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  • Writer's pictureAndy Ross

The Easter That Almost Wasn’t


“You’re not going to have a nervous breakdown over a ham,” I said to myself as I stood in my kitchen alone, sweating on Easter Sunday. That particular year was interesting. My mother was in the hospital with a kidney stone and wasn’t going to be able to make Easter Dinner. The decision was made to skip having a meal with family that year, but the little ones in the immediate extension were disappointed by that.


I’m very comfortable in the kitchen and figured that surely I could fix an entire Easter Dinner on my own. “How hard could that be?” I thought to myself as I volunteered to do it. I would tackle a somewhat simplified menu. Just the basics that said “EASTER FOOD!” Ham, Mashed Potatoes, Mac and Cheese, Dinner Rolls, and a small salad. “I can do this in my sleep!” I said to myself.


What I couldn’t have understood was at that moment, a bemused bunny was hiding somewhere in the corner, laughing to itself while saying “foolish mortal.” There was a possibility that Mom might be released from the hospital in time for dinner, so that added a factor to things where I didn’t want to lock plans down too far ahead of time. So I began this process like I would any other, I googled for some recipes as if there is one thing about me I will always go a little overboard when it comes to entertaining.


There were things I didn’t factor into this adventure. The biggest one is time management. I didn’t think about how between all the running I was doing to keep up the slack for the family while my mother was down for the count, or the time I was spending going to the hospital three towns over to see her, and then back home. None of this occurred to me until it was time to start cooking and I was already exhausted, having a panic attack o’er a ham in a crock pot.


I had about a week to go between announcing I was saving the day by cooking Easter dinner and getting into all the prep work. Most of that week is a blur, all I can recall is going to the hospital, errands, repeat. On Good Friday I went to the grocery to do the shopping. This was a mistake as a lot of the best stuff was already picked over by smarter people who didn’t wait till two days before Easter to grocery shop.


The ham pickings were either too small or too big. I went with a small ham and thought I’d just have only one slice and leave the rest to the other family. I was only expecting about four other people besides me. My Dad, Aunt, and two younger cousins. The ones who were heartbroken over the possibility of not getting to search for eggs and eat lots of starches. Provisions required, I took my groceries home and sat down to make a timetable for what needed to be started and when.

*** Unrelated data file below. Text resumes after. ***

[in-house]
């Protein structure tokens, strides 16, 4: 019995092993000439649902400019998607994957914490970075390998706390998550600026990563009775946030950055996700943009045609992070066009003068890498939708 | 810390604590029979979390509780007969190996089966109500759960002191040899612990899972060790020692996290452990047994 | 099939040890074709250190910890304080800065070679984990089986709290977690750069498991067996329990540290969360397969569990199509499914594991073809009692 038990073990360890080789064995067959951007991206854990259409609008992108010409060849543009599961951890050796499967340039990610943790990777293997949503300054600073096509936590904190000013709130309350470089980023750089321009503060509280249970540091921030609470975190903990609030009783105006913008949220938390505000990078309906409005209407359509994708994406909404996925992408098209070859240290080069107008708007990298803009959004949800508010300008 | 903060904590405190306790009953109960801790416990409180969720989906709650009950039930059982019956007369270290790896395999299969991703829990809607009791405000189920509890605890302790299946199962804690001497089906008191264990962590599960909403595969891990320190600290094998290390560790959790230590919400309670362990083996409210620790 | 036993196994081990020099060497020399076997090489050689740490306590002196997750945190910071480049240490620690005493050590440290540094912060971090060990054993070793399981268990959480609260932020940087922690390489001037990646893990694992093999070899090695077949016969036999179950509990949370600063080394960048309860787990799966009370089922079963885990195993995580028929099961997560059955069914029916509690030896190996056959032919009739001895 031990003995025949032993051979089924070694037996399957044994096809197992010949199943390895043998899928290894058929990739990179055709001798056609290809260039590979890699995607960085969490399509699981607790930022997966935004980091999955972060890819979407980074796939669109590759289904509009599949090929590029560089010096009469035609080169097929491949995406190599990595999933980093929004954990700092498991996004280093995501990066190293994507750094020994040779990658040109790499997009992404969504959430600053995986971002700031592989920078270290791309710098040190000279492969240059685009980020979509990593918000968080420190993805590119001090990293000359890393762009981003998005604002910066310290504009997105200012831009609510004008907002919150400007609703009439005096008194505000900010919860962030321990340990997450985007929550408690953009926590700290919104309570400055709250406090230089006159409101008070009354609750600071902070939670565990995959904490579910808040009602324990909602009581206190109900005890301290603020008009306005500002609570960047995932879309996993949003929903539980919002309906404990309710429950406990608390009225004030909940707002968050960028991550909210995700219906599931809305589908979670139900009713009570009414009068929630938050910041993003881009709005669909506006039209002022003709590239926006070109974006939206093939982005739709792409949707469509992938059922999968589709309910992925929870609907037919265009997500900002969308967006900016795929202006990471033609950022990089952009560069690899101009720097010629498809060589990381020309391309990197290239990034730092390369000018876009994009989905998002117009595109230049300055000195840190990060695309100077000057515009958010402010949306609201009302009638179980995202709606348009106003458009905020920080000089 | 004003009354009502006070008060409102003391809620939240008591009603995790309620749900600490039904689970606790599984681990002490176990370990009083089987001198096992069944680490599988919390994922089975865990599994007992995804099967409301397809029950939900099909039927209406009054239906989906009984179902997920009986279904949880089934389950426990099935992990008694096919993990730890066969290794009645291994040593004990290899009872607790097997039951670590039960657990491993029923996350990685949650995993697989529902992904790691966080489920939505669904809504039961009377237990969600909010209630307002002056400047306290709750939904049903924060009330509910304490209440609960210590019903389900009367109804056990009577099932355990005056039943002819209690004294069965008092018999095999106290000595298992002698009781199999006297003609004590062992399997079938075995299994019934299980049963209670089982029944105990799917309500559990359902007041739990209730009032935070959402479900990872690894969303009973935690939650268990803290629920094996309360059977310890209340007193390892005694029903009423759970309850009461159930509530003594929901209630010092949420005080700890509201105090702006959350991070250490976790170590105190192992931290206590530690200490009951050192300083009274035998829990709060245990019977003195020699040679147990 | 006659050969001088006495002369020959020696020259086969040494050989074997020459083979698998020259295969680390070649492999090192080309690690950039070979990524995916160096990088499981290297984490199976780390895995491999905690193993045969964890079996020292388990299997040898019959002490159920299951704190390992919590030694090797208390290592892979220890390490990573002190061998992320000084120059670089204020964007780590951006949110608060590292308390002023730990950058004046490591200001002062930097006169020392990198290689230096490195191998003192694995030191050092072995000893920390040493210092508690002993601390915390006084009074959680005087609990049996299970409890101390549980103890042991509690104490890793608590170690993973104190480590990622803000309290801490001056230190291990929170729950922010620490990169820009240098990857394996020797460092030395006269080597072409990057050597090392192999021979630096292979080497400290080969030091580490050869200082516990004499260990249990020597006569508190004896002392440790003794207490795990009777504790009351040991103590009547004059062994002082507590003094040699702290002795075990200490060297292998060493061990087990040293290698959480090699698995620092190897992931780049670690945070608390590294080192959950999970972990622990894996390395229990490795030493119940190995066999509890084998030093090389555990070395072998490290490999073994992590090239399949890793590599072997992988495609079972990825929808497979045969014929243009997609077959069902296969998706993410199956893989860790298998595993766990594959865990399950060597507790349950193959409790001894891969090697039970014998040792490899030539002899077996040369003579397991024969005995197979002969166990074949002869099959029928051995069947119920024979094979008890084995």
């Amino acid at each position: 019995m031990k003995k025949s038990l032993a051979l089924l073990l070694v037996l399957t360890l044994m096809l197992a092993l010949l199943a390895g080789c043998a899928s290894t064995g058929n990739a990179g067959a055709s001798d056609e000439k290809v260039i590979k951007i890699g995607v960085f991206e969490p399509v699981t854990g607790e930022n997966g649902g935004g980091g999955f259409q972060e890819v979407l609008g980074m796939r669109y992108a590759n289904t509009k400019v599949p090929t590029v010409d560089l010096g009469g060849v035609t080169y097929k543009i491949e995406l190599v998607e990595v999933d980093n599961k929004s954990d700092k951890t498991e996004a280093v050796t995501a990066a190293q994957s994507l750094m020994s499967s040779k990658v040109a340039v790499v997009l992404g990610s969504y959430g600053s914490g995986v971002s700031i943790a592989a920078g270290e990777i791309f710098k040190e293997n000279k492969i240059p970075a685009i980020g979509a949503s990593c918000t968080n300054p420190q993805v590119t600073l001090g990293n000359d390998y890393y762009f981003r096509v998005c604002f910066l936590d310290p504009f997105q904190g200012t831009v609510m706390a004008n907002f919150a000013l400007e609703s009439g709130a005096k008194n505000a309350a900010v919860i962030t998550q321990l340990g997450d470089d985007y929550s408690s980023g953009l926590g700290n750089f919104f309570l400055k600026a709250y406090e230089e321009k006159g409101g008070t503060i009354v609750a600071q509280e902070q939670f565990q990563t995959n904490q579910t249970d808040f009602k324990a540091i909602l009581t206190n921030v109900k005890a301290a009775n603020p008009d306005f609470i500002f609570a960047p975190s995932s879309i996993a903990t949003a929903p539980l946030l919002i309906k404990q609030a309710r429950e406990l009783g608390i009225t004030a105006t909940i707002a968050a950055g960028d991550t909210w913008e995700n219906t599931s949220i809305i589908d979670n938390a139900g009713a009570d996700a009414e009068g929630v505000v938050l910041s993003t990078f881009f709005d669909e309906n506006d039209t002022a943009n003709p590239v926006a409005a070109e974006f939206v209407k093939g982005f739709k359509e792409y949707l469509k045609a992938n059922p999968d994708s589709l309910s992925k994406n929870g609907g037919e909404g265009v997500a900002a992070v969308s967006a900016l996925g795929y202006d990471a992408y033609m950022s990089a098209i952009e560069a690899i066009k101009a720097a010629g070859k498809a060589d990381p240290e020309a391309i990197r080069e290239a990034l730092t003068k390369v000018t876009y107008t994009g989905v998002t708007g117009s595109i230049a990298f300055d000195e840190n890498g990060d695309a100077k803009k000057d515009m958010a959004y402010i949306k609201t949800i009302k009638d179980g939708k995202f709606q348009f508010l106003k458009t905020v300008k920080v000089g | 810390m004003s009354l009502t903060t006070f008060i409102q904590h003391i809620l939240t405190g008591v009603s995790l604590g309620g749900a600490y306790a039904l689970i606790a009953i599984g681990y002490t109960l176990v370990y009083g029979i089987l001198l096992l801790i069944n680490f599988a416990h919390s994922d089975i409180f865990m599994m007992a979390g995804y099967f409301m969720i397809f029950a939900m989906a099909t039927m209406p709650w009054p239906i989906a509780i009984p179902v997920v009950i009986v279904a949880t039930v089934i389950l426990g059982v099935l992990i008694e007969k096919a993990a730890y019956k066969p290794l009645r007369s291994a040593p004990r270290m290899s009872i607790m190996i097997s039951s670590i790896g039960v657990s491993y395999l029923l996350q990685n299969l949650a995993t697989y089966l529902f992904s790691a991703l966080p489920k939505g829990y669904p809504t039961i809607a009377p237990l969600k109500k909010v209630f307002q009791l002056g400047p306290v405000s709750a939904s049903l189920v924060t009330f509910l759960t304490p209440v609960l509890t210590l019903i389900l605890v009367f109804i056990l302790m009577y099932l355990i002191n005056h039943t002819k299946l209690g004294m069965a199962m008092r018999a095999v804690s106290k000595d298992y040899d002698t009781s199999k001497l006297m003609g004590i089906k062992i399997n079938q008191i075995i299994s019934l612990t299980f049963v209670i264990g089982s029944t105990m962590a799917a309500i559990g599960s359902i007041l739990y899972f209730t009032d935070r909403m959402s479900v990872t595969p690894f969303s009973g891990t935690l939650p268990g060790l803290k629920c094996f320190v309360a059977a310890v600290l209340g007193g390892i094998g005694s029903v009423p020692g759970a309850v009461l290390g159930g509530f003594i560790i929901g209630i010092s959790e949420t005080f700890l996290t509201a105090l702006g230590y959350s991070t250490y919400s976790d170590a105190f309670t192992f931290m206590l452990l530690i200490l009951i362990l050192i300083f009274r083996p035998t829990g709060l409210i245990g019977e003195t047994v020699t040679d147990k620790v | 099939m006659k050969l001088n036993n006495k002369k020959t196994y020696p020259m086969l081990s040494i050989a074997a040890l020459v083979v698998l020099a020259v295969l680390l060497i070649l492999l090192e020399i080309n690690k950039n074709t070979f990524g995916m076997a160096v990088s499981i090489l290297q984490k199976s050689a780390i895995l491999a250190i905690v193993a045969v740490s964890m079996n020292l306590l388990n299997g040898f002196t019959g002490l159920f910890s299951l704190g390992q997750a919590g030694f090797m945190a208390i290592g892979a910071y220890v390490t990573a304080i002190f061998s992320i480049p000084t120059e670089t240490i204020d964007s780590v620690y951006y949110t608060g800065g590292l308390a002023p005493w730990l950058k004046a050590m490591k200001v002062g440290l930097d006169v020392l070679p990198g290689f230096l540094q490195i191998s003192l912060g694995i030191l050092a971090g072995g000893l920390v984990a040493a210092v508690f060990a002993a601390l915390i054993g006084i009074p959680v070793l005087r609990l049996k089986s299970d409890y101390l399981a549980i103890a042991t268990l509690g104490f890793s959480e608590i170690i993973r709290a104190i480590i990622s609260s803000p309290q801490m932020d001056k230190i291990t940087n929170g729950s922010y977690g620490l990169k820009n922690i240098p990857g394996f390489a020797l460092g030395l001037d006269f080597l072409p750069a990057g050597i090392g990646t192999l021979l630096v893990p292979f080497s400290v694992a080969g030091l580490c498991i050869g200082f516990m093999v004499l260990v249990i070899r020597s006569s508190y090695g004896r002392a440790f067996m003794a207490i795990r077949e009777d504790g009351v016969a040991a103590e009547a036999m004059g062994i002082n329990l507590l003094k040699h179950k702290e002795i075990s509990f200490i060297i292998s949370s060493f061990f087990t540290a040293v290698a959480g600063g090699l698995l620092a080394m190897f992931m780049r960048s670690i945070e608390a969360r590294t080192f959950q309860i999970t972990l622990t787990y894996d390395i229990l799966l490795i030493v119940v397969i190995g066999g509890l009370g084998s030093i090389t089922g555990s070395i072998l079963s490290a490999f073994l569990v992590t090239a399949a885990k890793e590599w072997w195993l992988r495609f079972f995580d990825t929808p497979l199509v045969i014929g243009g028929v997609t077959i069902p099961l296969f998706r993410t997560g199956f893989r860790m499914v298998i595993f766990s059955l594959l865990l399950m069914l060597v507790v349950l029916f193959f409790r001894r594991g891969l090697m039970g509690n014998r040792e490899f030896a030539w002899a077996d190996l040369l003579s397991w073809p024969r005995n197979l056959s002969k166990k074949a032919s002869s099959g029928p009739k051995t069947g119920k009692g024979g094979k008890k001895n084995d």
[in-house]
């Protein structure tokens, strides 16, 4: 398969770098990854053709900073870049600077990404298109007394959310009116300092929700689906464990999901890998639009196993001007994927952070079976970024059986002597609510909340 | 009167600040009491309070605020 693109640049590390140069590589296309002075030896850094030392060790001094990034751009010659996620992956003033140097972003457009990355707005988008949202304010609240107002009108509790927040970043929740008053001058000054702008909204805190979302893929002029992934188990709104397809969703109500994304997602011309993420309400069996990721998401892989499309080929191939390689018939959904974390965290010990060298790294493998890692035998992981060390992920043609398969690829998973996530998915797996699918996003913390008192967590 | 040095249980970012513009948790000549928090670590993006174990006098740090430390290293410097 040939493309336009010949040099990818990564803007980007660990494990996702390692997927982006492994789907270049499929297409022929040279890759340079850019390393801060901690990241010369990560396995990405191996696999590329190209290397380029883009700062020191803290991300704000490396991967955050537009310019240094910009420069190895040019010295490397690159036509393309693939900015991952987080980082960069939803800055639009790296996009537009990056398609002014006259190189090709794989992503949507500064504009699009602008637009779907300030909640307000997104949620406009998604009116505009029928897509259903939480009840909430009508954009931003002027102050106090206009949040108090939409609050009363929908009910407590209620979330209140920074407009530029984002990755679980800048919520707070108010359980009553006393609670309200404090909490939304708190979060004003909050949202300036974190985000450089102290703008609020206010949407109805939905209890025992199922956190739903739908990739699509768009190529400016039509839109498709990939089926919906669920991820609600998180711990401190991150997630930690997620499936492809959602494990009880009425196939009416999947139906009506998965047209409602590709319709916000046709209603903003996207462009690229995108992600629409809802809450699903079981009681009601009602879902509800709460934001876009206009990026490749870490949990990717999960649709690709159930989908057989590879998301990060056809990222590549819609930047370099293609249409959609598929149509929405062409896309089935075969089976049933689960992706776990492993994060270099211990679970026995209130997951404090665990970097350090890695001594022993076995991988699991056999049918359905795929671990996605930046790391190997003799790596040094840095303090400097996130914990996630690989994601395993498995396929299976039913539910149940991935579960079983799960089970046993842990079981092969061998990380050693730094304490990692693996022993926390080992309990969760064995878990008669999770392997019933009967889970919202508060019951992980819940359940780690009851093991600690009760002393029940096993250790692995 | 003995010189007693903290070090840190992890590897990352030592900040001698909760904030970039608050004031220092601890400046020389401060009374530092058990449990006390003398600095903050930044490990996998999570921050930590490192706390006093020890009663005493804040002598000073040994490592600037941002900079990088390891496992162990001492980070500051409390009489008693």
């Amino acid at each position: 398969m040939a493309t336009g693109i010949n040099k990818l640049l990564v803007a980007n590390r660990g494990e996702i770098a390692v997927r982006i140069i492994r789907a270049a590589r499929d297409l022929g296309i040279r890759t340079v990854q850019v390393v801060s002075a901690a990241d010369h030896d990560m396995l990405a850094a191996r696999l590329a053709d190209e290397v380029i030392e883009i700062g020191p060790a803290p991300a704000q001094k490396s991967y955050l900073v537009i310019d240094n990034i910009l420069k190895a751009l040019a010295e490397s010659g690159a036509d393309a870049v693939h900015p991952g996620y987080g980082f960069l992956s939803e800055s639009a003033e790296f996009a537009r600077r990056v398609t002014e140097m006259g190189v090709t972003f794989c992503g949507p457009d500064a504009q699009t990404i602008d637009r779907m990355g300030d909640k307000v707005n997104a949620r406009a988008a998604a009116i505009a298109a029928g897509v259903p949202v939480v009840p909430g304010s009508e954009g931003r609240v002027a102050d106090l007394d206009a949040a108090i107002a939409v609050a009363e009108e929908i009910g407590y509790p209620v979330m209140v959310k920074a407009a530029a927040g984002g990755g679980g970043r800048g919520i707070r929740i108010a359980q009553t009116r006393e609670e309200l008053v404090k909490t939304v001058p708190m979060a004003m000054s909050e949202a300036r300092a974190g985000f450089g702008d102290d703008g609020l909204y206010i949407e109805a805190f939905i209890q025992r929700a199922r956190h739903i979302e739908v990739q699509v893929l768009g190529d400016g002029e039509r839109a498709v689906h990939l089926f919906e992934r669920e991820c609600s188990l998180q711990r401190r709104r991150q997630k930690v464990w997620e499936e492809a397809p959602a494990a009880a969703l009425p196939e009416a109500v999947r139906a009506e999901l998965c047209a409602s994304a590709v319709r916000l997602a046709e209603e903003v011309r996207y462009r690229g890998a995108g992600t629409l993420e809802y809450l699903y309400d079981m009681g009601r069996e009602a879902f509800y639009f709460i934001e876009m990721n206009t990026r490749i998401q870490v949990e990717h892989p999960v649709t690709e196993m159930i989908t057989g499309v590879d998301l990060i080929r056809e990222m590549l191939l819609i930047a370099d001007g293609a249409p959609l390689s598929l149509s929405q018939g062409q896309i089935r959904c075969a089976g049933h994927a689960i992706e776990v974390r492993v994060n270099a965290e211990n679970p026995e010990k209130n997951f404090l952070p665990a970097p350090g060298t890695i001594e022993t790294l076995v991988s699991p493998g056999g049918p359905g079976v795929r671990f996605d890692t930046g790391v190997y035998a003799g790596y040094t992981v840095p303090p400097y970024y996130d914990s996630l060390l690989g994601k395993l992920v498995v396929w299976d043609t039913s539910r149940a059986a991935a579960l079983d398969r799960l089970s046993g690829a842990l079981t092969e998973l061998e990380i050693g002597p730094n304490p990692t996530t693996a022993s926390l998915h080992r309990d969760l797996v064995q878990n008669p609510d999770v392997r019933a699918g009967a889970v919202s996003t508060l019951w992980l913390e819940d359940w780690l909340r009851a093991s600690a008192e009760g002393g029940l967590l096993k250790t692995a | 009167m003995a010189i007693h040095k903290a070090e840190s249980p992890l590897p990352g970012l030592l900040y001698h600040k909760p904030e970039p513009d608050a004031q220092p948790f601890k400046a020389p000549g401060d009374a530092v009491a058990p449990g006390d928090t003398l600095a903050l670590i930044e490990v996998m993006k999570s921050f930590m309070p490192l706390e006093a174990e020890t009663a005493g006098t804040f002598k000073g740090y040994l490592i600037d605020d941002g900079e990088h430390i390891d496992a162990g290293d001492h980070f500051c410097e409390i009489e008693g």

You may be wondering at this point why, with this small number of expected guests, did I freak out near a crock pout on that fateful Easter Morning? Because things went a bit askew. That morning I began setting the rolls out to rise and started to get my prep bowls out to make things easy and simple. I was tired, to begin with as I had been at the hospital in the later part of the evening the night before.


The panic attack occurred right as I was feeling confident that everything was under control and should be ready for when the guests arrive at 1:00 that afternoon. Then a phone call came in from my Mother. It was to see how things were going and to tell me that word had gotten out I was cooking Easter dinner and other family adjunct people would be showing up. Sending the guest list from five, including myself, to a not welcomed eleven.


Thus began the panic. Stores were closed, food had begun, and the rocket had launched. I couldn’t stop and change the game plan. What was to be a simple “save the day” for the younglings turned into yours truly working himself to the bone to get Easter dinner done and served to more people than I expected. I barely got any food myself, and by the time everyone was left I was just happy to see people go.


The moral of the story is not to overwhelm yourself if you’re cooking this weekend, ask for help. If your parent is doing all or most of the cooking. Thank the hell out of them for it. They deserve it. Happy Easter to one and all. See you next week.



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